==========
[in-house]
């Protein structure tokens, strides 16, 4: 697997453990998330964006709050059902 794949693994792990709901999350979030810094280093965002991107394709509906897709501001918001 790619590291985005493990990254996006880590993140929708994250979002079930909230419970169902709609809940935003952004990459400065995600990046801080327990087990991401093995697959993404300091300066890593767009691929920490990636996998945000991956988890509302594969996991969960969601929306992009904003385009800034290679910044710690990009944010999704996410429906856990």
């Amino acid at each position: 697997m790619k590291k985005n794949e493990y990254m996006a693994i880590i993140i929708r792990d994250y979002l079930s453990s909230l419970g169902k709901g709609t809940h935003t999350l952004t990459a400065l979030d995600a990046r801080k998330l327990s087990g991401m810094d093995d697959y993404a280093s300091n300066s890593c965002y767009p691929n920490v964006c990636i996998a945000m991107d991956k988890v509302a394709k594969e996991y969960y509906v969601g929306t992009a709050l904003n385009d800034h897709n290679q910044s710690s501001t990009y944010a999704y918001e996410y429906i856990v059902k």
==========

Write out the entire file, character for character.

[in-house]
């Protein structure tokens, strides 16, 4: 697997453990998330964006709050059902 794949693994792990709901999350979030810094280093965002991107394709509906897709501001918001 790619590291985005493990990254996006880590993140929708994250979002079930909230419970169902709609809940935003952004990459400065995600990046801080327990087990991401093995697959993404300091300066890593767009691929920490990636996998945000991956988890509302594969996991969960969601929306992009904003385009800034290679910044710690990009944010999704996410429906856990």
């Amino acid at each position: 697997m790619k590291k985005n794949e493990y990254m996006a693994i880590i993140i929708r792990d994250y979002l079930s453990s909230l419970g169902k709901g709609t809940h935003t999350l952004t990459a400065l979030d995600a990046r801080k998330l327990s087990g991401m810094d093995d697959y993404a280093s300091n300066s890593c965002y767009p691929n920490v964006c990636i996998a945000m991107d991956k988890v509302a394709k594969e996991y969960y509906v969601g929306t992009a709050l904003n385009d800034h897709n290679q910044s710690s501001t990009y944010a999704y918001e996410y429906i856990v059902k």